The `Working Time Directive' case
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(1996) C-84/94 United Kingdom v Council. Measures regulating the amount of time an employer can lawfully require an employee to work were implemented under powers conferred by what was then Art. 118a of the ECTreaty (broadly similar powers now exist under Arts. 137-138). Art. 118a gives the EU competence to legislate by qualified majority vote in the area of health and safety at work. The UK voted against the proposal and, it argued, Art. 118a did not create legislative competence in the area of conditions of employment. While the UK accepted that the EU did have competence in that area, it argued that the correct treaty provision to use was either (what is now) Art. 94 or (what is now) Art. 308. Both these Articles require a unanimous decision in the council of the eu, which would not have been achieved.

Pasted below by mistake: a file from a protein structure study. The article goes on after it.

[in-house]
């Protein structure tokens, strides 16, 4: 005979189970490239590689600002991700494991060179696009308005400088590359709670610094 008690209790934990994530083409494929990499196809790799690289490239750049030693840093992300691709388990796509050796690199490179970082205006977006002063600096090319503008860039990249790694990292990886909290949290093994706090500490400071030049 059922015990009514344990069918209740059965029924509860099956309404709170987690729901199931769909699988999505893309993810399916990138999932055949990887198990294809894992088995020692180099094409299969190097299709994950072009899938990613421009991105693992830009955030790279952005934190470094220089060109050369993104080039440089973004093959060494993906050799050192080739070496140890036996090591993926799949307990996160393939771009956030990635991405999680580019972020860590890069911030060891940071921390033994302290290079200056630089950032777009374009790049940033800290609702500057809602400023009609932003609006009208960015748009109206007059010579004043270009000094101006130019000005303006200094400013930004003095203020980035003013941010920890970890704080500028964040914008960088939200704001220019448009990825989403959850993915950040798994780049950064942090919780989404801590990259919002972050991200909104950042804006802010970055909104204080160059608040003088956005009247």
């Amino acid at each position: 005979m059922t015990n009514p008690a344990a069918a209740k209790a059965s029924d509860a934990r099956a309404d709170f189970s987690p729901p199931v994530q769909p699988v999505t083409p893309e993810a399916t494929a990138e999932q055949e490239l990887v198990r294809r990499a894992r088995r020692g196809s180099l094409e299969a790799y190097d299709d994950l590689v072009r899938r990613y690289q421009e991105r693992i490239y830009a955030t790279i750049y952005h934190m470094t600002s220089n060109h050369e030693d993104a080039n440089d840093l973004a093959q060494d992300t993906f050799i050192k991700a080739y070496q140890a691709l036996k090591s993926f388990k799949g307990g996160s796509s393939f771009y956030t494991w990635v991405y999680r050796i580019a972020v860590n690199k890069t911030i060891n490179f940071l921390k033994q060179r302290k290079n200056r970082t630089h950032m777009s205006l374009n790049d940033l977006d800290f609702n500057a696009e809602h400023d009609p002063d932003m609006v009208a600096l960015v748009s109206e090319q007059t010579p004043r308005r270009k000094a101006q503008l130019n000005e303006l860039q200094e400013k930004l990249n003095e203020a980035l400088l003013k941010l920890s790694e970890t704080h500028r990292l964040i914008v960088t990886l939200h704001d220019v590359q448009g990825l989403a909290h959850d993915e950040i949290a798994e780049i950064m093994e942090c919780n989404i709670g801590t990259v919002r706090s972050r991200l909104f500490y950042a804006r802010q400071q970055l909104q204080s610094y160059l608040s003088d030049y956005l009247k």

With some minor reservations, the European Court of Justice held that measure to restrict a person's hours of work could be regarded as measure to protect health and safey and, therefore, the EU did have competence to act by QMV (see competence of the eu for discussion).